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Seminarreflectionpaperoct 14

PuyallupPuyallup is a city in Pierce County named after the Puyallup people. The Puyallup people are Coast Salish Native American Tribe, moved onto reservation lands forcibly in late 1854. The Puyallup tribe has existed on the Puget Sound shores for thousands of years. The Puyallup Tribe has been known for “generous and welcoming behavior to all people who enter their lands.” The Puyallup people, living off the Puyallup river waters, fished, hunted, and traveled by these waters.  Some of the events that shaped the Puyallup history included the Hudson’s Bay Company, Oregon Donation Land Act, Medicine Creek Treaty, and Treaty Wars.The Hudson’s Bay company in 1827, an important land-based commercial trading company, establish the Fort Langley trading post in the area where the Puyallup Tribe lived. In the same region, the company established the Fort Nisqually in 1833. Many of the Coast Salish tribes, including the Puyallup, were trading at these sites. The Puyallup, in this trade, received frontier-style clothing, potatoes, and firearms.  These trading sites considerably contributed to the economic growth of Puyallup that it attracted many people to the region.In 1850, the Oregon Donation Land Act was passed. This act promoted homestead settlement in Oregon Territory and allowed the settlers to select claim with no concern to legal subdivisions (Robbins, 2005). The act encouraged people to emigrate to Oregon and become permanent inhabitants since the act declared Oregon Territory lands as being U.S public lands, terminating the exclusive Indian rights within the Oregon Territory boundaries. The act also terminated the Puyallup tribe’s aboriginal rights. As a result of this act, the Puyallup tribe lost its right to occupy the land (Robbins, 2005). The act increased entry onto Puyallup lands, and soon or later, the Puyallup were sharing their land with the Americans. The welcoming nature of the Puyallup, which was displayed by gifts of food, irritated the new homeowners in the territory. Americans and Puyallup developed trade relationships. However, sooner than later, the new occupants wanted a policy to eradicate the Puyallup claims to the region’s land, and this lead o tension between the Puyallup and the new land occupants (Schaefer, 2016).Unfortunately for the Puyallup, the rise in competition for the land and resources forced the Puyallup people, in 1854, to sign the Medicine Creek Treaty. Following this treaty, the Puyallup surrendered millions of acres of land in return for the establishment of three reservations, traditional native hunting and fishing right recognition, and cash payment in 20 years (Schaefer, 2006). The treaty ended up taking Puyallup tribe’s prime farmland and related the tribe onto rough reservations. This event compelled the members of the Puyallup tribe to adapt their efforts to retain their culture and survive.  In an attempt to reshape this treaty, the Puyallup community took part in the Treaty Wars, and after an uprising which lasted a whole year, the Puyallup people got many significant concessions from the government (Schaefer, 2016).All these events shaped the Puyallup history, and they help us in understanding the history of the Puyallup tribe, an Indian tribe. Today’s Puyallup city, together with its people, has been shaped by these historical events.                                                                                                ReferencesRobbins, W. G. (2005).Oregon: This storied land. Oregon Historical Society Press.Schaefer, K. K. (2016).The Promise and the Price of Contact: Puyallup Indian Acculturation, Federal Indian Policy and the City of Tacoma, 1832-1909(Doctoral dissertation). https://digital.lib.washington.edu/researchworks/bitstream/handle/1773/36721/Schaefer_washington_0250E_15821.pdf?sequence=1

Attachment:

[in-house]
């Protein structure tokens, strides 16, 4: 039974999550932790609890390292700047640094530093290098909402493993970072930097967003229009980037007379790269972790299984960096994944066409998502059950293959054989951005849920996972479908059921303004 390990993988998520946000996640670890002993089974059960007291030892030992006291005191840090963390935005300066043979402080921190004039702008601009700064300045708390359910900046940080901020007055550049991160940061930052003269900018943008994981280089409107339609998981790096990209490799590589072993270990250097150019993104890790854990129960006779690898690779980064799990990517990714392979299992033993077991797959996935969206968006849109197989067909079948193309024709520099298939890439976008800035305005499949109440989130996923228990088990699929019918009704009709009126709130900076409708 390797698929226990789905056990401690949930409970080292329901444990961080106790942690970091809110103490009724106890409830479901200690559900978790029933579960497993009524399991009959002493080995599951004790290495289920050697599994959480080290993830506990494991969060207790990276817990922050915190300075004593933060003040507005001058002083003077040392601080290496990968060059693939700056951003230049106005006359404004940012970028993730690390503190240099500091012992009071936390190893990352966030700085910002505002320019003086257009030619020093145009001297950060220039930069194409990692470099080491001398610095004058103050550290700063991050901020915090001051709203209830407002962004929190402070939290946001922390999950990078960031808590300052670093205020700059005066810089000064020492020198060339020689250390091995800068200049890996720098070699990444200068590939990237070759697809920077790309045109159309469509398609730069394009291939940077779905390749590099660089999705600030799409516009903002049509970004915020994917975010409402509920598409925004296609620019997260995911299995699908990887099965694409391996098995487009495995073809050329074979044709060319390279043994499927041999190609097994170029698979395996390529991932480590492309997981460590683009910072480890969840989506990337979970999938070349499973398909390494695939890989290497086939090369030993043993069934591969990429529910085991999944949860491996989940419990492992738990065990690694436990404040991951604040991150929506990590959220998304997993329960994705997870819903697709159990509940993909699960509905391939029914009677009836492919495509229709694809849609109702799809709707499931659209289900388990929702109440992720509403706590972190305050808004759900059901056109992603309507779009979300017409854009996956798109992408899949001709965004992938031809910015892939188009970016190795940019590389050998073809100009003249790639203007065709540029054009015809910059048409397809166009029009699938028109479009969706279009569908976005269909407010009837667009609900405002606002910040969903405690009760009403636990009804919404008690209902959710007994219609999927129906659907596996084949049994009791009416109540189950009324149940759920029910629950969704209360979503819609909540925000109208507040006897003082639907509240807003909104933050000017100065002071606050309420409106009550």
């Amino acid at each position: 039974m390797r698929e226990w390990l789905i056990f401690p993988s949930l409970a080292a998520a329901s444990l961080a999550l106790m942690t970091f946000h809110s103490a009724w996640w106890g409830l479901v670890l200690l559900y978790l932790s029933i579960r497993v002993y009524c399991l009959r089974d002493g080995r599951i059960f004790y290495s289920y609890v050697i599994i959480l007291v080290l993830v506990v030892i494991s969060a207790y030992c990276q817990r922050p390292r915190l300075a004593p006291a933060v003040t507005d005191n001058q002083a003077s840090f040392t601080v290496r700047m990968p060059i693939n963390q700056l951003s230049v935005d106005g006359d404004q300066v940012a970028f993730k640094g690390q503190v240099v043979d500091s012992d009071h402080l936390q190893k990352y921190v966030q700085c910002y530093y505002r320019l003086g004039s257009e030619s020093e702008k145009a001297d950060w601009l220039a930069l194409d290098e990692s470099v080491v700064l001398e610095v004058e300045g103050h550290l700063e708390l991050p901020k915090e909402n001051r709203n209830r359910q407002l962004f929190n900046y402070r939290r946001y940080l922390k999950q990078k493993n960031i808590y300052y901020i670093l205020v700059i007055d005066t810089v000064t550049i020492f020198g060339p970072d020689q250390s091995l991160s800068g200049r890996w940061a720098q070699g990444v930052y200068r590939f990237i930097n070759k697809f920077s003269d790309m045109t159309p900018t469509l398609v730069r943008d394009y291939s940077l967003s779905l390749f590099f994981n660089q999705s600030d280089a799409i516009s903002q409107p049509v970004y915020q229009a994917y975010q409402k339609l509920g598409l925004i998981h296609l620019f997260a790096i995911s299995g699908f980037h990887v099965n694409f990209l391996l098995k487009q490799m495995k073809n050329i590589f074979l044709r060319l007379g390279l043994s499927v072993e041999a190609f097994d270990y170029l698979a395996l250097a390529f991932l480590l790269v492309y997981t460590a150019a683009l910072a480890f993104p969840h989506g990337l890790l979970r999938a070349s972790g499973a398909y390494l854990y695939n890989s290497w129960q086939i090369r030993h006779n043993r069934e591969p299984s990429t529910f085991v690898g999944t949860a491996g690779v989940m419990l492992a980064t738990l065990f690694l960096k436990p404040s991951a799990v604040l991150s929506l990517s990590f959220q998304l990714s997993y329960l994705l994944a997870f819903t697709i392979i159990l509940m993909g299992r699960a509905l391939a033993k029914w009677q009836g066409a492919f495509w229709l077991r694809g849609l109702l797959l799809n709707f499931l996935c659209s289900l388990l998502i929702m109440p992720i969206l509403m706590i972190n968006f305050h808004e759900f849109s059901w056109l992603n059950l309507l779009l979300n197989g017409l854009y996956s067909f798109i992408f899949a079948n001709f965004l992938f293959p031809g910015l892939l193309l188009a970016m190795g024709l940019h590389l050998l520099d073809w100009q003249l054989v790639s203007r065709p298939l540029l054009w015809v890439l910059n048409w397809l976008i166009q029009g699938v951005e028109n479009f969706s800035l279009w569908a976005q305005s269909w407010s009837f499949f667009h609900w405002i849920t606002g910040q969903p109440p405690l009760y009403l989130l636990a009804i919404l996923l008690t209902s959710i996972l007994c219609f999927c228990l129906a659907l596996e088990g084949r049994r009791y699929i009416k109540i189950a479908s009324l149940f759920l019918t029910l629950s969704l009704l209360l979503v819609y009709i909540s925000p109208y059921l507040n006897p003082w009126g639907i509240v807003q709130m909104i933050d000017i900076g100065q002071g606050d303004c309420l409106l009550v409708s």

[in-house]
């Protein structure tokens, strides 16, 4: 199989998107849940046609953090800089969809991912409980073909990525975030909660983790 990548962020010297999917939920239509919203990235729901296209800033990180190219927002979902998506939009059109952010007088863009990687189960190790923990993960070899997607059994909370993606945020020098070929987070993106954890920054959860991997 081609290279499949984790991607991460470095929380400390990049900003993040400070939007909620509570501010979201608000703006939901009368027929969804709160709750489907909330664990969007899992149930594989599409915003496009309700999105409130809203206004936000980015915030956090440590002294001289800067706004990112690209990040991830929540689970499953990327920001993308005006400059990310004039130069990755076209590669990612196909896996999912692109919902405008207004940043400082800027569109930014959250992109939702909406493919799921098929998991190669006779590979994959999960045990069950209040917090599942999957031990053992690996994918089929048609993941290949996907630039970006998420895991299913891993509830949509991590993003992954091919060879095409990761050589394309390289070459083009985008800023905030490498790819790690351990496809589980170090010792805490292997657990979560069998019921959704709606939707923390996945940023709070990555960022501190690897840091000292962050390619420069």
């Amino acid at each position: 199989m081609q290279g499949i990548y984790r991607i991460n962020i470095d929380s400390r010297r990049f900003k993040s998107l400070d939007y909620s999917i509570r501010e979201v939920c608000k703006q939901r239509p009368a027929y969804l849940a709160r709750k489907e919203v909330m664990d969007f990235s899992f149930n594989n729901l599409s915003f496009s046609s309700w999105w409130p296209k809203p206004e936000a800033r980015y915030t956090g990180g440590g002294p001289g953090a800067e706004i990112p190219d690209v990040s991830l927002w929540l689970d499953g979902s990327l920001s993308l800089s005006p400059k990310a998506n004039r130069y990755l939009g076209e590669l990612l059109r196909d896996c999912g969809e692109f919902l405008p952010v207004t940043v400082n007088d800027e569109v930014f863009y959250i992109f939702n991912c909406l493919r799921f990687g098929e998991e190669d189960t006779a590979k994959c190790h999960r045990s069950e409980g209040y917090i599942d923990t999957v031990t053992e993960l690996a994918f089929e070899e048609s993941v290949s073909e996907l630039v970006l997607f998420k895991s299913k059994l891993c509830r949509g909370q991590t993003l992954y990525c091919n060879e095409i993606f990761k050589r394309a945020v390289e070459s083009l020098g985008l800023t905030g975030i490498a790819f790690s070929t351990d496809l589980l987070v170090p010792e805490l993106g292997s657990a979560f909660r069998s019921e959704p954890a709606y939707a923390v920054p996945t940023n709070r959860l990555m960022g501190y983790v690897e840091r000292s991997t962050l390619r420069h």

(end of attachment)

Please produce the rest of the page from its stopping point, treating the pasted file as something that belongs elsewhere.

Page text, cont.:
Seminarreflectionpaperoct 14